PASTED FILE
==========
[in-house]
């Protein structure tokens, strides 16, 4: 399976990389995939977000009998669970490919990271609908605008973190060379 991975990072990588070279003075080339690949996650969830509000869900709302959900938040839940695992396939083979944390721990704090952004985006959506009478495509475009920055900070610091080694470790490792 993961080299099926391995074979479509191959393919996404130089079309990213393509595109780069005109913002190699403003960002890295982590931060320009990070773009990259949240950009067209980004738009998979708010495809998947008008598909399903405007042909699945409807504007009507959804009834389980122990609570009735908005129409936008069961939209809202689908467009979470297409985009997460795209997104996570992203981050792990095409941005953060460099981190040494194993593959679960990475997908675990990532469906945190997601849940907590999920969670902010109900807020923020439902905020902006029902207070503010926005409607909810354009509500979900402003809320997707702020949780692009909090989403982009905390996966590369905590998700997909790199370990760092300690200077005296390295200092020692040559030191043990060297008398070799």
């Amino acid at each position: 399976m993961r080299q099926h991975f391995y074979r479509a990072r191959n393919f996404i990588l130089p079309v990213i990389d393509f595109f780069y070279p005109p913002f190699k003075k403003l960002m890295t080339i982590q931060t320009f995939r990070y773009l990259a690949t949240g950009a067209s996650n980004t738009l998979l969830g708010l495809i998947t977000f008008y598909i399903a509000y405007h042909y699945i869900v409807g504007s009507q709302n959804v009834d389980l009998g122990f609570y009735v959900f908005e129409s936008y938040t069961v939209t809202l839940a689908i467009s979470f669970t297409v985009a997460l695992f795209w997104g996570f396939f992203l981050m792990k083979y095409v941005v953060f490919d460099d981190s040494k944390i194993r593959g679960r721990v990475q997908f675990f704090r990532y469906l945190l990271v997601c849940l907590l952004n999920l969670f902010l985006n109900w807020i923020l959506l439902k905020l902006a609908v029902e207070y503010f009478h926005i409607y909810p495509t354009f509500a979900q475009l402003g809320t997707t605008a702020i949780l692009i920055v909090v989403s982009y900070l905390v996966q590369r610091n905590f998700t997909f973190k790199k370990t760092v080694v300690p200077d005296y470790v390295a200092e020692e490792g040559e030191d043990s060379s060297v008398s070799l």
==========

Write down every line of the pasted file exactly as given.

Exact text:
[in-house]
């Protein structure tokens, strides 16, 4: 399976990389995939977000009998669970490919990271609908605008973190060379 991975990072990588070279003075080339690949996650969830509000869900709302959900938040839940695992396939083979944390721990704090952004985006959506009478495509475009920055900070610091080694470790490792 993961080299099926391995074979479509191959393919996404130089079309990213393509595109780069005109913002190699403003960002890295982590931060320009990070773009990259949240950009067209980004738009998979708010495809998947008008598909399903405007042909699945409807504007009507959804009834389980122990609570009735908005129409936008069961939209809202689908467009979470297409985009997460795209997104996570992203981050792990095409941005953060460099981190040494194993593959679960990475997908675990990532469906945190997601849940907590999920969670902010109900807020923020439902905020902006029902207070503010926005409607909810354009509500979900402003809320997707702020949780692009909090989403982009905390996966590369905590998700997909790199370990760092300690200077005296390295200092020692040559030191043990060297008398070799």
């Amino acid at each position: 399976m993961r080299q099926h991975f391995y074979r479509a990072r191959n393919f996404i990588l130089p079309v990213i990389d393509f595109f780069y070279p005109p913002f190699k003075k403003l960002m890295t080339i982590q931060t320009f995939r990070y773009l990259a690949t949240g950009a067209s996650n980004t738009l998979l969830g708010l495809i998947t977000f008008y598909i399903a509000y405007h042909y699945i869900v409807g504007s009507q709302n959804v009834d389980l009998g122990f609570y009735v959900f908005e129409s936008y938040t069961v939209t809202l839940a689908i467009s979470f669970t297409v985009a997460l695992f795209w997104g996570f396939f992203l981050m792990k083979y095409v941005v953060f490919d460099d981190s040494k944390i194993r593959g679960r721990v990475q997908f675990f704090r990532y469906l945190l990271v997601c849940l907590l952004n999920l969670f902010l985006n109900w807020i923020l959506l439902k905020l902006a609908v029902e207070y503010f009478h926005i409607y909810p495509t354009f509500a979900q475009l402003g809320t997707t605008a702020i949780l692009i920055v909090v989403s982009y900070l905390v996966q590369r610091n905590f998700t997909f973190k790199k370990t760092v080694v300690p200077d005296y470790v390295a200092e020692e490792g040559e030191d043990s060379s060297v008398s070799l």